"Each of them at times during the year shared with me how much it meant to them and how much they respected the other," Wells said. "At the same time each of them during the year shared with me how completely painful it was and how they didn't want the other to see how much they cried in light of some of their conversations."
Good Shepherd Episcopal Church’s Episcopal Youth Community raised $3,050 at their Feb. 15 Feast of St. Cocoa fundraiser for Holy Cross Anglican School in Belize, the site of their 2008 and 2009 mission trips. The youth group entertained about 200 people with songs, skits and instrumental pieces, and provided an array of homemade chocolate desserts in honor of “St. Cocoa.”
The following day, Director of Youth Ministries Nancy Schorr presented a check to Bishop Philip Wright, of Belize, to hand-deliver to the school in its third year of operation and directed by Anglican missionaries from the United States.
Twenty-two Senior EYC members, along with nine adults, traveled to Belize last summer to construct a library/computer lab for the school, which serves 512 of the poorest of the poor on the island of Ambergris Caye. They also took with them 1,500 pounds of children’s books and school supplies donated by the Good Shepherd congregation. The high school group will return to the school in June 2009.
Middle school students in Junior EYC will do Hurricane Ike home repair in Texas City for their 2009 mission trip.
In addition to games, fun get-togethers, topical discussions and Bible study, Good Shepherd’s youth groups maintain a steady schedule of outreach activities, from preparing breakfast for the street community at Lord of the Streets Episcopal Church in midtown Houston to collecting and delivering Christmas gifts to the International Seafarers’ Center at the Port of Houston.
If you want to buy the Gilded Age mansion in Oakland that has been the home of five Pittsburgh bishops, you'll need $2.5 million and enough extra cash to update a large kitchen and six bathrooms.
Sitting atop Morewood Heights on a street called Warwick Terrace, the Edwardian Tudor home was officially put up for sale two weeks ago by the Roman Catholic Diocese of Pittsburgh.
Inside the massive wrought-iron gates at the main entrance, Bishop Donald Wuerl received President George W. Bush, and Cardinal Giovanni Montini, who later became Pope Paul VI, visited Cardinal John Dearden. After he was appointed bishop of Pittsburgh in 2007, David Zubik lived there for two weeks before moving to a two-room apartment at St. Paul's Seminary in Crafton. The house is for sale because Bishop Zubik did not wish to live there, said the Rev. Ron Lengwin, a diocesan spokesman.
"Each bishop has to decide how his lifestyle is going to influence ministry in the church," said the Rev. James Wehner, pastor of St. Thomas More Church in Bethel Park.
Father Wehner lived in the house from 1996 through 1998 and several summers afterward when he assisted Bishop Wuerl. He also wrote a history of the house and its valuable furnishings, all of which have been removed. He said church leaders had to ask themselves:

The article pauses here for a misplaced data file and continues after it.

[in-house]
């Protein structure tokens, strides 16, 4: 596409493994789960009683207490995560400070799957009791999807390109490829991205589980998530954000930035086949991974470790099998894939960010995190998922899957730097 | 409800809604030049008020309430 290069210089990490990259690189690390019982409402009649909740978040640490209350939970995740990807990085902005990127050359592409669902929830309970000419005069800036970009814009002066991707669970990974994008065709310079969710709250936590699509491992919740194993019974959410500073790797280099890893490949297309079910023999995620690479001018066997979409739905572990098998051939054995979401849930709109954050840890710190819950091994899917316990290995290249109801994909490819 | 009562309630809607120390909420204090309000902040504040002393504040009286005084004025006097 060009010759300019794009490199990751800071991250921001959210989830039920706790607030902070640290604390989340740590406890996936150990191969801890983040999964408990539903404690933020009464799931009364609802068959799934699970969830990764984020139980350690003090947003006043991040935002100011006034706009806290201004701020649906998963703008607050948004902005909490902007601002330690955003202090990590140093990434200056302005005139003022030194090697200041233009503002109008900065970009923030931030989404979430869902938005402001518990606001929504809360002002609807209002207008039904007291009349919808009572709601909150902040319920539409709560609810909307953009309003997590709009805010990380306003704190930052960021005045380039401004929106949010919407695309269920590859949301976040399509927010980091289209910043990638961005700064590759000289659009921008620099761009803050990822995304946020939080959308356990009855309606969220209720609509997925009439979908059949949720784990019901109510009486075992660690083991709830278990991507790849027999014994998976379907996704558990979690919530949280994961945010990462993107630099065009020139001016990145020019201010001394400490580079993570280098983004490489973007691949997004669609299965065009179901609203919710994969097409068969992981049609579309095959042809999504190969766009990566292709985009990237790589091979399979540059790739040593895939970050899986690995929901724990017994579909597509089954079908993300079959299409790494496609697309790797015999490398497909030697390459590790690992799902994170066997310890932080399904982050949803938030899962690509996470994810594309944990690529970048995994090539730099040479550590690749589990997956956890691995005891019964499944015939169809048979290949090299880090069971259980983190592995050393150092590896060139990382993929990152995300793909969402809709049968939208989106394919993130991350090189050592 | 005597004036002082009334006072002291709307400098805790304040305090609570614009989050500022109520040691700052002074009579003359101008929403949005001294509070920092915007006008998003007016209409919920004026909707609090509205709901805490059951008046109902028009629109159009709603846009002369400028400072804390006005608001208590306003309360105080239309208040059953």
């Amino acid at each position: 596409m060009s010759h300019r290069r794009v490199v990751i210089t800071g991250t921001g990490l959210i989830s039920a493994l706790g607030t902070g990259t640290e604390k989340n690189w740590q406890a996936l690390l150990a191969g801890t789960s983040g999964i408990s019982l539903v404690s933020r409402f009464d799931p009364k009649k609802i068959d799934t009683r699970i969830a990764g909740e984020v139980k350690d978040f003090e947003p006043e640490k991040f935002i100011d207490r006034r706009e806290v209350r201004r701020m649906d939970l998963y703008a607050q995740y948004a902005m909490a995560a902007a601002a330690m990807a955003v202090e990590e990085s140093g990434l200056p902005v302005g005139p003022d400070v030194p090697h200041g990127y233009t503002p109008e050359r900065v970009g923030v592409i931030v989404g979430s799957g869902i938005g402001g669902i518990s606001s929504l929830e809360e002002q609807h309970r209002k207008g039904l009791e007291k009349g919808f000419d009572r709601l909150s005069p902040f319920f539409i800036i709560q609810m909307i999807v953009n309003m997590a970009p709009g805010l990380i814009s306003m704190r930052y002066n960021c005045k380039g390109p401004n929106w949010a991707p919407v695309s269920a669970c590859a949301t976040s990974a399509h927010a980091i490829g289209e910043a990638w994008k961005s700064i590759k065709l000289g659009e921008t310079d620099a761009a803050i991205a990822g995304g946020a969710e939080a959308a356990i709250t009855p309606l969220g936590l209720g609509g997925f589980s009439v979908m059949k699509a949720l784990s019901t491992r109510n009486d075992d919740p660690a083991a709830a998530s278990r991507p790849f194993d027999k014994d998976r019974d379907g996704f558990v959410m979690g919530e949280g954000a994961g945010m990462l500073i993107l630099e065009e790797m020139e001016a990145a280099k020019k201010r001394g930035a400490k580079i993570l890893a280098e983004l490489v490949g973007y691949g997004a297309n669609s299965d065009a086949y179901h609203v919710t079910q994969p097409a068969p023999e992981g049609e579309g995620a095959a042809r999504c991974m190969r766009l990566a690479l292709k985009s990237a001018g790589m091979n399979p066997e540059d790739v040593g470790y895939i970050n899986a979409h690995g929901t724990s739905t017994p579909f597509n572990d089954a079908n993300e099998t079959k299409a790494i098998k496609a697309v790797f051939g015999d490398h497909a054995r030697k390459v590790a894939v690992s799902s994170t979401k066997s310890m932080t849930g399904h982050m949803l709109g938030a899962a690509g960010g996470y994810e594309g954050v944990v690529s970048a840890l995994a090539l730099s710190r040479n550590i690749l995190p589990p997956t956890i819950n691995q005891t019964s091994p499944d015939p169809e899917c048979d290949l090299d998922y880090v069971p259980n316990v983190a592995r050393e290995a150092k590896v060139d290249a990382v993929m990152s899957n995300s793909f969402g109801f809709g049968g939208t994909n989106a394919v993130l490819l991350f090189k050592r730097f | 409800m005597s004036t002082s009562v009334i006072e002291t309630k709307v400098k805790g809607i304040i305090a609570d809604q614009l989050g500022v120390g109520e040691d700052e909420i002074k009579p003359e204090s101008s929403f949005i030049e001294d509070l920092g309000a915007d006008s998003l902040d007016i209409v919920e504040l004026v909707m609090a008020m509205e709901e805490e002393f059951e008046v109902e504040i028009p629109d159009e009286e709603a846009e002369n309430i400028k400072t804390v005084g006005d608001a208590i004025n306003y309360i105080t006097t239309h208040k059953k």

"Is there a real, practical use for that house that benefits the church? The conclusion was there really isn't."
Holy jeremiad! The Archbishop of Canterbury and Pope Benedict XVI both unloaded this week on the human sinful side of the worldwide economic crisis.
Ruth Gledhill's Articles of Faith in The Times of London blog details recent comments by the leader of the worldwide Anglican Communion, Archbishop Rowan Williams, on the "perils of greed and unbridled consumerism. The market became God, and even many clerics seemed beguiled by its apparent indefatigability. But now it has been shown to be a false God, literally fool's gold."
She summarizes Williams' conclusions:
Just as God keeps promises, "human beings need to to as well, including in their financial dealings.
Humanity, for all its God-created talents, must be more humbly aware of its limits -- "without resentment or fantasy."
The ideal human community looks to everyone's welfare. What is good in God's eyes for human beings not something that is altered by differences in culture or income; we can't say that what is unwelcome or evil for us is tolerable for others.
The Archbishop of Canterbury, Dr Rowan Williams will travel to the United States in July and attend two days of the Episcopal Church’s General Convention in Anaheim, California.
A spokesman for Lambeth Palace told ReligiousIntelligence.com that Dr Williams will visit the US General Convention from July 7-9 before returning for the start of General Synod in York. The Episcopal News Service has reported that Dr Williams will participate in Bible Studies at the triennial meeting of the Church’s synod and will be a keynote speaker at a global economic forum on July 8.
This will be Dr Williams’ first visit to the US General Convention. However in 2007 he attended the New Orleans meeting of the US House of Bishops, garnering mixed reviews. While many bishops praised his efforts at stabilizing the communion, others on the left, Bishop M Thomas Shaw of Massachusetts, and the right, Bishop Robert Duncan of Pittsburgh, expressed their disappointment with Dr Williams’ leadership.